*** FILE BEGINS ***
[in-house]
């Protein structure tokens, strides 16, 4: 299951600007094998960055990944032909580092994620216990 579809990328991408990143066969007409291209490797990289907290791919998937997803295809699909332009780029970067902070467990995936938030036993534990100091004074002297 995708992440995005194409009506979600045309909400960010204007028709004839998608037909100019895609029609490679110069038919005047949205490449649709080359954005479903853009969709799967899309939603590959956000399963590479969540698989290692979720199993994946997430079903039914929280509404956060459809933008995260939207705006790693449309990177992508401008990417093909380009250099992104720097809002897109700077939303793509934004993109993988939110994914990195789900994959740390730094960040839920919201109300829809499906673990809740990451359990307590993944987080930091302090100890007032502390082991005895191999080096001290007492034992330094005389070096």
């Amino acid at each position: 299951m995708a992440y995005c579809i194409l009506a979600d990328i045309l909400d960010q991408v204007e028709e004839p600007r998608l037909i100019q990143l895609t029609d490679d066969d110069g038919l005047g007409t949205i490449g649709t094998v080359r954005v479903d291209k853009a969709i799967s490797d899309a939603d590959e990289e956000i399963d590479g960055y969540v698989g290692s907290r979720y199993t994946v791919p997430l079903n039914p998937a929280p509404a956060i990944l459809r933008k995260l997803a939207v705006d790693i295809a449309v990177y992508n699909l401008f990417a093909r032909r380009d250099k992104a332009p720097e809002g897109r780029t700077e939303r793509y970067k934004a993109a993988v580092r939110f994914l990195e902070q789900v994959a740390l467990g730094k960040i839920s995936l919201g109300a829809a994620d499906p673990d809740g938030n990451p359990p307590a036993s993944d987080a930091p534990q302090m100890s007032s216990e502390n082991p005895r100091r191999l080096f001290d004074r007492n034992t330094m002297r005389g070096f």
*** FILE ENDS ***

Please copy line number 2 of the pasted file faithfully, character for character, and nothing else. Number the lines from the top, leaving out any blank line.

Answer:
């Protein structure tokens, strides 16, 4: 299951600007094998960055990944032909580092994620216990 579809990328991408990143066969007409291209490797990289907290791919998937997803295809699909332009780029970067902070467990995936938030036993534990100091004074002297 995708992440995005194409009506979600045309909400960010204007028709004839998608037909100019895609029609490679110069038919005047949205490449649709080359954005479903853009969709799967899309939603590959956000399963590479969540698989290692979720199993994946997430079903039914929280509404956060459809933008995260939207705006790693449309990177992508401008990417093909380009250099992104720097809002897109700077939303793509934004993109993988939110994914990195789900994959740390730094960040839920919201109300829809499906673990809740990451359990307590993944987080930091302090100890007032502390082991005895191999080096001290007492034992330094005389070096």